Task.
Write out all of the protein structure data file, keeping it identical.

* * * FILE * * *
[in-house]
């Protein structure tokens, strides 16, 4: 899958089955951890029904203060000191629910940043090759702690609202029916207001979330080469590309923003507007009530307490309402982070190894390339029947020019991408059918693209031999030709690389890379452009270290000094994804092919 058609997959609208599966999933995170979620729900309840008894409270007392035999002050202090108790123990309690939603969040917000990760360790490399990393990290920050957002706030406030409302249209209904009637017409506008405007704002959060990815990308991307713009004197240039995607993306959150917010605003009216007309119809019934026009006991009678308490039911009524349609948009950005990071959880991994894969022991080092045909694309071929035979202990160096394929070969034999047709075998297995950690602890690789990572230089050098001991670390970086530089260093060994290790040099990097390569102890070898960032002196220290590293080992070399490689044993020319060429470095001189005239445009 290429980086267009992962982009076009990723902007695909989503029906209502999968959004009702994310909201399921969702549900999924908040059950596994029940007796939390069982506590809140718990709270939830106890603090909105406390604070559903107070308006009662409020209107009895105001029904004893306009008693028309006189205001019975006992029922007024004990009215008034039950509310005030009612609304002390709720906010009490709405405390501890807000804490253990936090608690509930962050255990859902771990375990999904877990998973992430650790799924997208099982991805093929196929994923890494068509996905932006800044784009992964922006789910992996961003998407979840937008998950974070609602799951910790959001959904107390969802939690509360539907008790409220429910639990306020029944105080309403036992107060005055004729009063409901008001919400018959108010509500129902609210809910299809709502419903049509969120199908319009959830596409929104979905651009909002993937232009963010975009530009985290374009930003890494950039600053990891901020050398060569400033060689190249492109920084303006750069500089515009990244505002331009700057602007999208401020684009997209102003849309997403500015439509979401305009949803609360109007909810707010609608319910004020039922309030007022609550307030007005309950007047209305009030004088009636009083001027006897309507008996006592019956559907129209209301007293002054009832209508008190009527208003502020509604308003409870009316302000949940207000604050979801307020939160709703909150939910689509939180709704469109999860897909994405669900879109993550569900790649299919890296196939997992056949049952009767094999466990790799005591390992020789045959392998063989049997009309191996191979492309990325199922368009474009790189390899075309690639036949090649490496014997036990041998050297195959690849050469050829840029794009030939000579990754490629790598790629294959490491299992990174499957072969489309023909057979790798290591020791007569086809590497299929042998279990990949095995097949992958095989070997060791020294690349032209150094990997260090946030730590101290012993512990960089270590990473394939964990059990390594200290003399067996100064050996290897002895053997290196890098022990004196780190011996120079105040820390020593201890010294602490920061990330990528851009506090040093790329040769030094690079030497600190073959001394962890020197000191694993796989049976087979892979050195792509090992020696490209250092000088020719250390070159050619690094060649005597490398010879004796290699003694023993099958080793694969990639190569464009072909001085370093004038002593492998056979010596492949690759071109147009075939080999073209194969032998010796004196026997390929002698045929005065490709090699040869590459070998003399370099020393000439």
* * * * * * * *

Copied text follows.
[in-house]
């Protein structure tokens, strides 16, 4: 899958089955951890029904203060000191629910940043090759702690609202029916207001979330080469590309923003507007009530307490309402982070190894390339029947020019991408059918693209031999030709690389890379452009270290000094994804092919 058609997959609208599966999933995170979620729900309840008894409270007392035999002050202090108790123990309690939603969040917000990760360790490399990393990290920050957002706030406030409302249209209904009637017409506008405007704002959060990815990308991307713009004197240039995607993306959150917010605003009216007309119809019934026009006991009678308490039911009524349609948009950005990071959880991994894969022991080092045909694309071929035979202990160096394929070969034999047709075998297995950690602890690789990572230089050098001991670390970086530089260093060994290790040099990097390569102890070898960032002196220290590293080992070399490689044993020319060429470095001189005239445009 290429980086267009992962982009076009990723902007695909989503029906209502999968959004009702994310909201399921969702549900999924908040059950596994029940007796939390069982506590809140718990709270939830106890603090909105406390604070559903107070308006009662409020209107009895105001029904004893306009008693028309006189205001019975006992029922007024004990009215008034039950509310005030009612609304002390709720906010009490709405405390501890807000804490253990936090608690509930962050255990859902771990375990999904877990998973992430650790799924997208099982991805093929196929994923890494068509996905932006800044784009992964922006789910992996961003998407979840937008998950974070609602799951910790959001959904107390969802939690509360539907008790409220429910639990306020029944105080309403036992107060005055004729009063409901008001919400018959108010509500129902609210809910299809709502419903049509969120199908319009959830596409929104979905651009909002993937232009963010975009530009985290374009930003890494950039600053990891901020050398060569400033060689190249492109920084303006750069500089515009990244505002331009700057602007999208401020684009997209102003849309997403500015439509979401305009949803609360109007909810707010609608319910004020039922309030007022609550307030007005309950007047209305009030004088009636009083001027006897309507008996006592019956559907129209209301007293002054009832209508008190009527208003502020509604308003409870009316302000949940207000604050979801307020939160709703909150939910689509939180709704469109999860897909994405669900879109993550569900790649299919890296196939997992056949049952009767094999466990790799005591390992020789045959392998063989049997009309191996191979492309990325199922368009474009790189390899075309690639036949090649490496014997036990041998050297195959690849050469050829840029794009030939000579990754490629790598790629294959490491299992990174499957072969489309023909057979790798290591020791007569086809590497299929042998279990990949095995097949992958095989070997060791020294690349032209150094990997260090946030730590101290012993512990960089270590990473394939964990059990390594200290003399067996100064050996290897002895053997290196890098022990004196780190011996120079105040820390020593201890010294602490920061990330990528851009506090040093790329040769030094690079030497600190073959001394962890020197000191694993796989049976087979892979050195792509090992020696490209250092000088020719250390070159050619690094060649005597490398010879004796290699003694023993099958080793694969990639190569464009072909001085370093004038002593492998056979010596492949690759071109147009075939080999073209194969032998010796004196026997390929002698045929005065490709090699040869590459070998003399370099020393000439």